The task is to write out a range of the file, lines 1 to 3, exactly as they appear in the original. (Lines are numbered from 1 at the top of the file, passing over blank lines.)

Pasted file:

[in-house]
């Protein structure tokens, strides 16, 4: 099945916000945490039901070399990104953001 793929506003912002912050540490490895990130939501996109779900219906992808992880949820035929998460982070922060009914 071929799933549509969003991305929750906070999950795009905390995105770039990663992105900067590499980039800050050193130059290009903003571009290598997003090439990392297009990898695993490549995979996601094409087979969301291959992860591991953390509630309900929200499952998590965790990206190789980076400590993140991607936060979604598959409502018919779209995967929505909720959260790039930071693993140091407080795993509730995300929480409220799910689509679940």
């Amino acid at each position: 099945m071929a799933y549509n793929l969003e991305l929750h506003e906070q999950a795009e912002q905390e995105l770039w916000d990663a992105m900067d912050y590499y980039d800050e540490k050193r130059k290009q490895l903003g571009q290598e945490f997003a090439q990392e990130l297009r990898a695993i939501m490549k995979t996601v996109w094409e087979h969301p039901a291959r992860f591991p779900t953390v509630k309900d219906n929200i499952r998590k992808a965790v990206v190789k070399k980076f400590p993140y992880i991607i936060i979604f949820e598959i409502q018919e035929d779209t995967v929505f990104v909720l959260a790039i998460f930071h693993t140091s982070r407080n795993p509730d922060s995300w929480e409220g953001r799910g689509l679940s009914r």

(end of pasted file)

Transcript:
[in-house]
């Protein structure tokens, strides 16, 4: 099945916000945490039901070399990104953001 793929506003912002912050540490490895990130939501996109779900219906992808992880949820035929998460982070922060009914 071929799933549509969003991305929750906070999950795009905390995105770039990663992105900067590499980039800050050193130059290009903003571009290598997003090439990392297009990898695993490549995979996601094409087979969301291959992860591991953390509630309900929200499952998590965790990206190789980076400590993140991607936060979604598959409502018919779209995967929505909720959260790039930071693993140091407080795993509730995300929480409220799910689509679940």
């Amino acid at each position: 099945m071929a799933y549509n793929l969003e991305l929750h506003e906070q999950a795009e912002q905390e995105l770039w916000d990663a992105m900067d912050y590499y980039d800050e540490k050193r130059k290009q490895l903003g571009q290598e945490f997003a090439q990392e990130l297009r990898a695993i939501m490549k995979t996601v996109w094409e087979h969301p039901a291959r992860f591991p779900t953390v509630k309900d219906n929200i499952r998590k992808a965790v990206v190789k070399k980076f400590p993140y992880i991607i936060i979604f949820e598959i409502q018919e035929d779209t995967v929505f990104v909720l959260a790039i998460f930071h693993t140091s982070r407080n795993p509730d922060s995300w929480e409220g953001r799910g689509l679940s009914r």